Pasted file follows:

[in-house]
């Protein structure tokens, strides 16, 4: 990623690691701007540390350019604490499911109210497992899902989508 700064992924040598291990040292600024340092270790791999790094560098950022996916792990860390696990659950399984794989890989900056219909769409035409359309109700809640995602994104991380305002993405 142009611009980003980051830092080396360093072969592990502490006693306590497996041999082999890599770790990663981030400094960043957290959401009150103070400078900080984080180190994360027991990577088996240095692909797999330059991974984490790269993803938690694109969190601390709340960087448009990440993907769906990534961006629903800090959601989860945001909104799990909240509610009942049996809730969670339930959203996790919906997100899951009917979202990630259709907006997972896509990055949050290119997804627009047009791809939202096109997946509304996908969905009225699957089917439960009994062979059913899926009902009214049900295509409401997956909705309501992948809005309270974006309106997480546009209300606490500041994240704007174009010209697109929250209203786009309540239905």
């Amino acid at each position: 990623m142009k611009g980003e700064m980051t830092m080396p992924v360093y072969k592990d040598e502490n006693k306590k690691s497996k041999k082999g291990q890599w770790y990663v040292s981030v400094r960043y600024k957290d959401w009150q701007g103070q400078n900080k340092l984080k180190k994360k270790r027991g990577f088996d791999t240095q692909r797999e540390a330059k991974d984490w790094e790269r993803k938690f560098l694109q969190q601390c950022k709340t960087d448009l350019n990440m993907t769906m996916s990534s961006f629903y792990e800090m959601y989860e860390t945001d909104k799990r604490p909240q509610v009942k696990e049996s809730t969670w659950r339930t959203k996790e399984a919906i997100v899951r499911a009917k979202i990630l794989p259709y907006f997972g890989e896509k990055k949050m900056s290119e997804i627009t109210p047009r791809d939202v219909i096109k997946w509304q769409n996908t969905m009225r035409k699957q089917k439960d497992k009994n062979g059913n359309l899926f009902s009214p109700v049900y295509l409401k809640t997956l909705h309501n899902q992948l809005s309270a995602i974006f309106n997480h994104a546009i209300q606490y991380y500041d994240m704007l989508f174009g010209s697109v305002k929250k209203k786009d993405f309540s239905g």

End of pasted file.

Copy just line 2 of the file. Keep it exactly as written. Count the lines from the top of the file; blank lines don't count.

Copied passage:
């Protein structure tokens, strides 16, 4: 990623690691701007540390350019604490499911109210497992899902989508 700064992924040598291990040292600024340092270790791999790094560098950022996916792990860390696990659950399984794989890989900056219909769409035409359309109700809640995602994104991380305002993405 142009611009980003980051830092080396360093072969592990502490006693306590497996041999082999890599770790990663981030400094960043957290959401009150103070400078900080984080180190994360027991990577088996240095692909797999330059991974984490790269993803938690694109969190601390709340960087448009990440993907769906990534961006629903800090959601989860945001909104799990909240509610009942049996809730969670339930959203996790919906997100899951009917979202990630259709907006997972896509990055949050290119997804627009047009791809939202096109997946509304996908969905009225699957089917439960009994062979059913899926009902009214049900295509409401997956909705309501992948809005309270974006309106997480546009209300606490500041994240704007174009010209697109929250209203786009309540239905």